There’s More Than Hay in that Haystack
As a fellow equestrian, you’re used to seeing and buying tons of hay each year. It’s a significant cost, and many folks think that it’s one way they can cut corners. However, there’s more than hay in that haystack to consider; there are also nutrients and vital nutrition your equine needs.
Caring for horses is an expensive feat, and anyone in the industry is always looking for ways to save money. One way that people like to cut costs is in the hay. While saving a few bucks seems like a good idea, the value of the type of hay you select directly affects your equine’s health. So, it’s ill-advised that you skimp when it comes to nutrition.
Any Old Hay Won’t Do
Where you buy your hay and haystack from matters, as each brand will have many factors that add to its palatability and nutrition. Think about feeding your children. If you buy junk food laden with sugars and processed stuff, they’re going to get their bellies full, but it won’t be with the proper nutrition. Now, you can use this analogy to realize the value of selecting suitable hay.
Sure, your horse will get full on whatever you feed them, but it won’t be with the proper nutrients. Just like you’ve observed in humans, when you don’t eat a healthy diet, it can cause issues down the road, including obesity. There are some factors to consider and ask about when picking a company, such as:
•Maturity of the plants during harvest season
•Percentage of weed content
•Circumstances during harvesting and the curating process
•Fertility of the soil and its overall health
•Length of storage
•Method of storage
Most reputable brands will have some of this information posted. If you’re buying from a local farmer, be sure that you ask these questions, as there’s so much more to consider than just price.
Equine Eating Habits
Horses prefer to graze throughout the day, and you can’t just give them a couple of meals and be done. Equines are herbivores, so they enjoy munching on grass and forage plants around the pasture. Additionally, studies have shown that equestrians who allow their horses to grace constantly will have fewer dental issues in the long run, which is a considerable savings.
Now, horses can’t grace constantly, so this makes it even more critical that they have high-quality hay that’s full of the nutrients they need. Managing the roughage is a job that must be done correctly. Did you know that an online survey showed that only 32 percent of equestrians use hay alone? More than 57 percent of those polled said they use hay and forage to feed their equines.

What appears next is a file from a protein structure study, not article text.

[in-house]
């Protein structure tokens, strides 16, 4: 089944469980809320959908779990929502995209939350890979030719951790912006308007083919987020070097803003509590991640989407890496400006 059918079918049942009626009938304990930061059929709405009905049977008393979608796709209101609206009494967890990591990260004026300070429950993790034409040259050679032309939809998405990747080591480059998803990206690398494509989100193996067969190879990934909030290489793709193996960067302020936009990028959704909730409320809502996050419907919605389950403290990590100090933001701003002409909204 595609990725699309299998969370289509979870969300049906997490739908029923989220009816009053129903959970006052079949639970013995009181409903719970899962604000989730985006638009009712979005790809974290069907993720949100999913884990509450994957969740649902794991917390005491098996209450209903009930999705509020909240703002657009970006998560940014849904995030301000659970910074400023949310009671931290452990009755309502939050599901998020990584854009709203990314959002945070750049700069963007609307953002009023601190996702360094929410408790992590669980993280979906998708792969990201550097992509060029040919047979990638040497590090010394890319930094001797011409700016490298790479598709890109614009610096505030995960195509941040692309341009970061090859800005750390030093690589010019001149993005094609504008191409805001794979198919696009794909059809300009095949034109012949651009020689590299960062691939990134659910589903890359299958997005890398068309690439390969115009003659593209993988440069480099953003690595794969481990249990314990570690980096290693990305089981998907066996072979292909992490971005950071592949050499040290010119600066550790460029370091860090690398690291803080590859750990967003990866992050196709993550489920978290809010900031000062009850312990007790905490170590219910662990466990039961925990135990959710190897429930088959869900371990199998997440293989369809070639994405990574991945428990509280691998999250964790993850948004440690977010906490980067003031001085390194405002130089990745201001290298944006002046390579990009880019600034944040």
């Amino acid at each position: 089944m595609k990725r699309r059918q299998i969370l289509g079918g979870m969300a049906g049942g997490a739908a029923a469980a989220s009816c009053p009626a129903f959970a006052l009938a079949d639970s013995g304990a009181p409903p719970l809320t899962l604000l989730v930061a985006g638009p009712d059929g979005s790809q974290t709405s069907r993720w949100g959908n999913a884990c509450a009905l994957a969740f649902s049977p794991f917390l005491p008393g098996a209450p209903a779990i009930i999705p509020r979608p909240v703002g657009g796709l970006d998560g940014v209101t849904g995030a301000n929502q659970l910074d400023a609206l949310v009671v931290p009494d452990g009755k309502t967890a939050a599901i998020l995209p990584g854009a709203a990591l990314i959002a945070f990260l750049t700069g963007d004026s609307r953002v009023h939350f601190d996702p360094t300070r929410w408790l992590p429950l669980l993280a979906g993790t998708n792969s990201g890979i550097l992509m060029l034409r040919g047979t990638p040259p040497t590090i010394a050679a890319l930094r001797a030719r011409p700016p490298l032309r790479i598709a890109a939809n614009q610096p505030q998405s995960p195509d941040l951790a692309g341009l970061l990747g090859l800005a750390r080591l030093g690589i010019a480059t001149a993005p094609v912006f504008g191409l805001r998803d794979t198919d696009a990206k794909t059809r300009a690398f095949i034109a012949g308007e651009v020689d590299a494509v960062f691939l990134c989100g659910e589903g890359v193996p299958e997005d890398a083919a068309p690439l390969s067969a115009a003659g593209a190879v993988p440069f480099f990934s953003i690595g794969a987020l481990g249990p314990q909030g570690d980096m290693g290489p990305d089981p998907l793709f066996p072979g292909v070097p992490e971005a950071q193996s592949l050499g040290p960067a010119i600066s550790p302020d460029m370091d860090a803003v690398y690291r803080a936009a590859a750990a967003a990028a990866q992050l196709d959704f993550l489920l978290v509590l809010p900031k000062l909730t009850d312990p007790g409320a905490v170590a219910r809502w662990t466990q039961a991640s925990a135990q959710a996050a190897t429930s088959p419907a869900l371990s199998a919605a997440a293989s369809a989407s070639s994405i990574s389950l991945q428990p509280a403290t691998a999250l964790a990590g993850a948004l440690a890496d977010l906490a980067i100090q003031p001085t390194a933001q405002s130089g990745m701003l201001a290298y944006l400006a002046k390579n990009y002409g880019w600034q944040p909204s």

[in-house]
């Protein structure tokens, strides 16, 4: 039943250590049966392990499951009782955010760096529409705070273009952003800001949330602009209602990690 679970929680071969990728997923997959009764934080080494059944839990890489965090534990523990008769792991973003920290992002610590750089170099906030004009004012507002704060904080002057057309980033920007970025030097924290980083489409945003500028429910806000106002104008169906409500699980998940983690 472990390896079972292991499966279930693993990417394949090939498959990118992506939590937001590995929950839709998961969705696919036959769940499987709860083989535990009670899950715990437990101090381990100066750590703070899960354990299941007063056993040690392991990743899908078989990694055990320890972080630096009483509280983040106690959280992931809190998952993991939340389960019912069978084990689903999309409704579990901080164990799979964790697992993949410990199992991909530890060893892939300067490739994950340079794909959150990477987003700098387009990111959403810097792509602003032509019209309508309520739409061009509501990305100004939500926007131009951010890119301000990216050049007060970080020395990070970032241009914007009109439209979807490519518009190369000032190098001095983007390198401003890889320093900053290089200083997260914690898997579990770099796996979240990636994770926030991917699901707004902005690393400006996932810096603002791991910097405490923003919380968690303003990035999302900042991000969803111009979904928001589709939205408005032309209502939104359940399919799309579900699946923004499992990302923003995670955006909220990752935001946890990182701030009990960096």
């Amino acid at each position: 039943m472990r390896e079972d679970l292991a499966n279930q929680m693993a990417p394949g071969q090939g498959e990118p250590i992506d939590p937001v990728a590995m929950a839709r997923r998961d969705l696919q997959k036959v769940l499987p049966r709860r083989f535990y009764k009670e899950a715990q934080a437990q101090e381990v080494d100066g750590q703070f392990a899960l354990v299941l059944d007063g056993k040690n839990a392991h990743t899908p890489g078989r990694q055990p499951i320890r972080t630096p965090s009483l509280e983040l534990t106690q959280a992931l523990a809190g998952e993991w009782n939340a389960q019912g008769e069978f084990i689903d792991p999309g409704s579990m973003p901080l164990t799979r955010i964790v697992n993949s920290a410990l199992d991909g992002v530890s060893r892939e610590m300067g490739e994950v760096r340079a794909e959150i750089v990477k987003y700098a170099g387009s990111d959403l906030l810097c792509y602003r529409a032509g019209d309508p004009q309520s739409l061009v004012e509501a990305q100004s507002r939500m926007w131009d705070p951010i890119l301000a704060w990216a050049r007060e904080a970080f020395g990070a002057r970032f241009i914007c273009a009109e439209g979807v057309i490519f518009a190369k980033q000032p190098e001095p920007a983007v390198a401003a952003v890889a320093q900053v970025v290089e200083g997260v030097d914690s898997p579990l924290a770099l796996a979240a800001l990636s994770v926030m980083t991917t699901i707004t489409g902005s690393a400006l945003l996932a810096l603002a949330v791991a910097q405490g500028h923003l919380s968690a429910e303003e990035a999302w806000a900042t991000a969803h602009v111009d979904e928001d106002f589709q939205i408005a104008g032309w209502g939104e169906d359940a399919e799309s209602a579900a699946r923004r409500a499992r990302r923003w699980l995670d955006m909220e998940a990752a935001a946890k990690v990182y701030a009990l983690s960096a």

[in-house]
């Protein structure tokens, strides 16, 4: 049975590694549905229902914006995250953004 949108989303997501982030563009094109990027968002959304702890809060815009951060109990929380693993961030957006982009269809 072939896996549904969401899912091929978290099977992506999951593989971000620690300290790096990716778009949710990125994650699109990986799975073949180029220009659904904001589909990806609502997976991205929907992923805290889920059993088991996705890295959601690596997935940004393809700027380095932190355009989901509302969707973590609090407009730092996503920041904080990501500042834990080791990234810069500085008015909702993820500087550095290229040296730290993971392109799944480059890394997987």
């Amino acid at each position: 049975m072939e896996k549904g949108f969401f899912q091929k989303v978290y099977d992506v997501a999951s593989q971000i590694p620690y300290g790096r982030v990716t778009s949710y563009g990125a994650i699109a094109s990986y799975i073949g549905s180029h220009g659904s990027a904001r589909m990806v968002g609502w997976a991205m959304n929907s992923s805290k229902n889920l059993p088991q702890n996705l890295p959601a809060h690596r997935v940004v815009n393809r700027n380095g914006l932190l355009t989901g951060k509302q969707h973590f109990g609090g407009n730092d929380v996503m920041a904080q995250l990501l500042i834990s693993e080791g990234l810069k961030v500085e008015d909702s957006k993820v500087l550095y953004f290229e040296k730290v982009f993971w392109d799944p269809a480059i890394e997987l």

Haystack Processing Concerns
Did you know that hay is harvested anywhere from 2-4 times each year? Many factors go into that number, such as the location, weather, and the forage type. The most significant difference between hay comes from the time it’s cut or the age of maturity. What is the period between when the farmer plants it and then harvests it?
This maturation time affects the calorie content of the hay, but it also affects the protein in the plant. When you buy high-quality hay, you’ll get a product that will help you keep your horse in good condition. Additionally, they will eat less and feel more satisfied.
Hay that has a poorer quality will be one that they will need to eat more to feel full. So, in the long run, you may spend more to buy good quality hay, but they will need less of it to be satisfied. However, the least nutrient-based hay will require more, so you will pay more to satisfy them.
Is Cutting Corners Wise?
You truly get what you pay for. How many times have you opted for something cheaper because it looked like a good deal, but you found out that the quality and craftsmanship were horrible? Take, for instance, a couch I bought. I, like everyone else, was trying to save a buck.
I wanted something that looked good and didn’t want to break the bank or wait a long time for a custom order. However, I learned the hard way that the cheaper couch didn’t have the longevity of the better-made one. I bought two couches in the time frame that just one high quality item would last. Think about furniture made in the early 1900s that’s still in great shape. It’s the craftmanship and quality that makes the difference.
While it may have seemed best for your budget to go with lower-quality hay and haystacks, it’s just not worth it. The vet bills for an equine are pretty high, so if you can keep those visits to a minimum, you’ll save yourself a lot. Additionally, you love your horses and want them to have the best quality nutrition around, and it’s worth it to spend a bit more and has some assurances.
As always, here at Oak Haven Acres, we take our equine’s nutrition very seriously. Our stables are always full because many people trust us with their beloved horses during their retirement years. If you or anyone you know needs boarding for their beloved equine, give us a call!